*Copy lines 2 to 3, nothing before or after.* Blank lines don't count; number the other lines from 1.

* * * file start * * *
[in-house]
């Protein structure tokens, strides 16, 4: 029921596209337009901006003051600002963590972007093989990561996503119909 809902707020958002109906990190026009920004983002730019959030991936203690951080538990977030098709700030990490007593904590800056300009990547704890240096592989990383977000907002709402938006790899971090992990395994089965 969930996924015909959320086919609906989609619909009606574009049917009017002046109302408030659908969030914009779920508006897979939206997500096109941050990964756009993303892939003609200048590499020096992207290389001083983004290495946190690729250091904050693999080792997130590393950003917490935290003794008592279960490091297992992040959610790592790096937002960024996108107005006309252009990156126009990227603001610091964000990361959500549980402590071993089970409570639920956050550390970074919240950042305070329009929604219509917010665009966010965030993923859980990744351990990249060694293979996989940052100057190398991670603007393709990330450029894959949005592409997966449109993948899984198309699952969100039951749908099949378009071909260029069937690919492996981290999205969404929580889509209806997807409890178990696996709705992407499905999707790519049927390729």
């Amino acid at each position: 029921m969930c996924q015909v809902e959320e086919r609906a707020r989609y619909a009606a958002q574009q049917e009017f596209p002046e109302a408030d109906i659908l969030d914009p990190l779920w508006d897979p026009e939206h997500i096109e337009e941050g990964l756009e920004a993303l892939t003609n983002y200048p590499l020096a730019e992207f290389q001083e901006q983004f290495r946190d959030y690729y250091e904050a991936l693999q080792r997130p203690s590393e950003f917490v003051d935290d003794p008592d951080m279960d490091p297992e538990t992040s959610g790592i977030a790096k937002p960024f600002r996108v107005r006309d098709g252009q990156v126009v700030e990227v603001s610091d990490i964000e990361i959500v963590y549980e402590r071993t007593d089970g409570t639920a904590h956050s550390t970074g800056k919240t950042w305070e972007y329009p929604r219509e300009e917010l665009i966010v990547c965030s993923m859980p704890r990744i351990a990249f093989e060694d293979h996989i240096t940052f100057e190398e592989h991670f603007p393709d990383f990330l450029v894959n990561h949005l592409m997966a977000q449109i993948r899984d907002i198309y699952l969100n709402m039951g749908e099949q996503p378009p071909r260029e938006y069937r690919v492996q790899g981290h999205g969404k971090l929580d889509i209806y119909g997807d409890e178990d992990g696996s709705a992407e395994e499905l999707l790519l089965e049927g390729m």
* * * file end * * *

């Protein structure tokens, strides 16, 4: 029921596209337009901006003051600002963590972007093989990561996503119909 809902707020958002109906990190026009920004983002730019959030991936203690951080538990977030098709700030990490007593904590800056300009990547704890240096592989990383977000907002709402938006790899971090992990395994089965 969930996924015909959320086919609906989609619909009606574009049917009017002046109302408030659908969030914009779920508006897979939206997500096109941050990964756009993303892939003609200048590499020096992207290389001083983004290495946190690729250091904050693999080792997130590393950003917490935290003794008592279960490091297992992040959610790592790096937002960024996108107005006309252009990156126009990227603001610091964000990361959500549980402590071993089970409570639920956050550390970074919240950042305070329009929604219509917010665009966010965030993923859980990744351990990249060694293979996989940052100057190398991670603007393709990330450029894959949005592409997966449109993948899984198309699952969100039951749908099949378009071909260029069937690919492996981290999205969404929580889509209806997807409890178990696996709705992407499905999707790519049927390729």
């Amino acid at each position: 029921m969930c996924q015909v809902e959320e086919r609906a707020r989609y619909a009606a958002q574009q049917e009017f596209p002046e109302a408030d109906i659908l969030d914009p990190l779920w508006d897979p026009e939206h997500i096109e337009e941050g990964l756009e920004a993303l892939t003609n983002y200048p590499l020096a730019e992207f290389q001083e901006q983004f290495r946190d959030y690729y250091e904050a991936l693999q080792r997130p203690s590393e950003f917490v003051d935290d003794p008592d951080m279960d490091p297992e538990t992040s959610g790592i977030a790096k937002p960024f600002r996108v107005r006309d098709g252009q990156v126009v700030e990227v603001s610091d990490i964000e990361i959500v963590y549980e402590r071993t007593d089970g409570t639920a904590h956050s550390t970074g800056k919240t950042w305070e972007y329009p929604r219509e300009e917010l665009i966010v990547c965030s993923m859980p704890r990744i351990a990249f093989e060694d293979h996989i240096t940052f100057e190398e592989h991670f603007p393709d990383f990330l450029v894959n990561h949005l592409m997966a977000q449109i993948r899984d907002i198309y699952l969100n709402m039951g749908e099949q996503p378009p071909r260029e938006y069937r690919v492996q790899g981290h999205g969404k971090l929580d889509i209806y119909g997807d409890e178990d992990g696996s709705a992407e395994e499905l999707l790519l089965e049927g390729m």